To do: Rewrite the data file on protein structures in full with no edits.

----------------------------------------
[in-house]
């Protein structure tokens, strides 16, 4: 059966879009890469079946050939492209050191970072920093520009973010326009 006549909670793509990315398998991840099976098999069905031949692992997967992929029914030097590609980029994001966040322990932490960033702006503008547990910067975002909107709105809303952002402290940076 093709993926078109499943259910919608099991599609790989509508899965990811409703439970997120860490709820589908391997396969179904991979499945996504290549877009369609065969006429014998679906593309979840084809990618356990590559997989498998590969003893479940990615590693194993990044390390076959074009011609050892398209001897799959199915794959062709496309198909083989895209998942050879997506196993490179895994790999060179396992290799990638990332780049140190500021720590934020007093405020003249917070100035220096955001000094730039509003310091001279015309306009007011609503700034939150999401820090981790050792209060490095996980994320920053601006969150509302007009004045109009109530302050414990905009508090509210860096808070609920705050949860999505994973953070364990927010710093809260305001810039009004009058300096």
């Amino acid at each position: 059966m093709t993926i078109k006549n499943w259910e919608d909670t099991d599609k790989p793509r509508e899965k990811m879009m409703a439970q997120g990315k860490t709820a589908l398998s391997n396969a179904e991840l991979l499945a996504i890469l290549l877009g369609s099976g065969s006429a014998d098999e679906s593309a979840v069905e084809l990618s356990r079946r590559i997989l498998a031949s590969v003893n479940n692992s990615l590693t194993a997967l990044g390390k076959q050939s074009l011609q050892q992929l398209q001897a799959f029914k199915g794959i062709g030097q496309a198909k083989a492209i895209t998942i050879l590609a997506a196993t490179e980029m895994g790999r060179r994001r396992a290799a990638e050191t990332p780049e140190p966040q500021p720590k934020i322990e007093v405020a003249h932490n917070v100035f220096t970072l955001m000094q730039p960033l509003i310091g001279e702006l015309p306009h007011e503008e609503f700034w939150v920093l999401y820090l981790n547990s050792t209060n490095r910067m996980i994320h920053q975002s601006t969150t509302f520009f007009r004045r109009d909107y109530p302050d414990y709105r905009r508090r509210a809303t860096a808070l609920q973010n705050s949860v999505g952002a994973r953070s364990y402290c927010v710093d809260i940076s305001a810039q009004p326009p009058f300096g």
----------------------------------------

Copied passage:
[in-house]
């Protein structure tokens, strides 16, 4: 059966879009890469079946050939492209050191970072920093520009973010326009 006549909670793509990315398998991840099976098999069905031949692992997967992929029914030097590609980029994001966040322990932490960033702006503008547990910067975002909107709105809303952002402290940076 093709993926078109499943259910919608099991599609790989509508899965990811409703439970997120860490709820589908391997396969179904991979499945996504290549877009369609065969006429014998679906593309979840084809990618356990590559997989498998590969003893479940990615590693194993990044390390076959074009011609050892398209001897799959199915794959062709496309198909083989895209998942050879997506196993490179895994790999060179396992290799990638990332780049140190500021720590934020007093405020003249917070100035220096955001000094730039509003310091001279015309306009007011609503700034939150999401820090981790050792209060490095996980994320920053601006969150509302007009004045109009109530302050414990905009508090509210860096808070609920705050949860999505994973953070364990927010710093809260305001810039009004009058300096």
């Amino acid at each position: 059966m093709t993926i078109k006549n499943w259910e919608d909670t099991d599609k790989p793509r509508e899965k990811m879009m409703a439970q997120g990315k860490t709820a589908l398998s391997n396969a179904e991840l991979l499945a996504i890469l290549l877009g369609s099976g065969s006429a014998d098999e679906s593309a979840v069905e084809l990618s356990r079946r590559i997989l498998a031949s590969v003893n479940n692992s990615l590693t194993a997967l990044g390390k076959q050939s074009l011609q050892q992929l398209q001897a799959f029914k199915g794959i062709g030097q496309a198909k083989a492209i895209t998942i050879l590609a997506a196993t490179e980029m895994g790999r060179r994001r396992a290799a990638e050191t990332p780049e140190p966040q500021p720590k934020i322990e007093v405020a003249h932490n917070v100035f220096t970072l955001m000094q730039p960033l509003i310091g001279e702006l015309p306009h007011e503008e609503f700034w939150v920093l999401y820090l981790n547990s050792t209060n490095r910067m996980i994320h920053q975002s601006t969150t509302f520009f007009r004045r109009d909107y109530p302050d414990y709105r905009r508090r509210a809303t860096a808070l609920q973010n705050s949860v999505g952002a994973r953070s364990y402290c927010v710093d809260i940076s305001a810039q009004p326009p009058f300096g």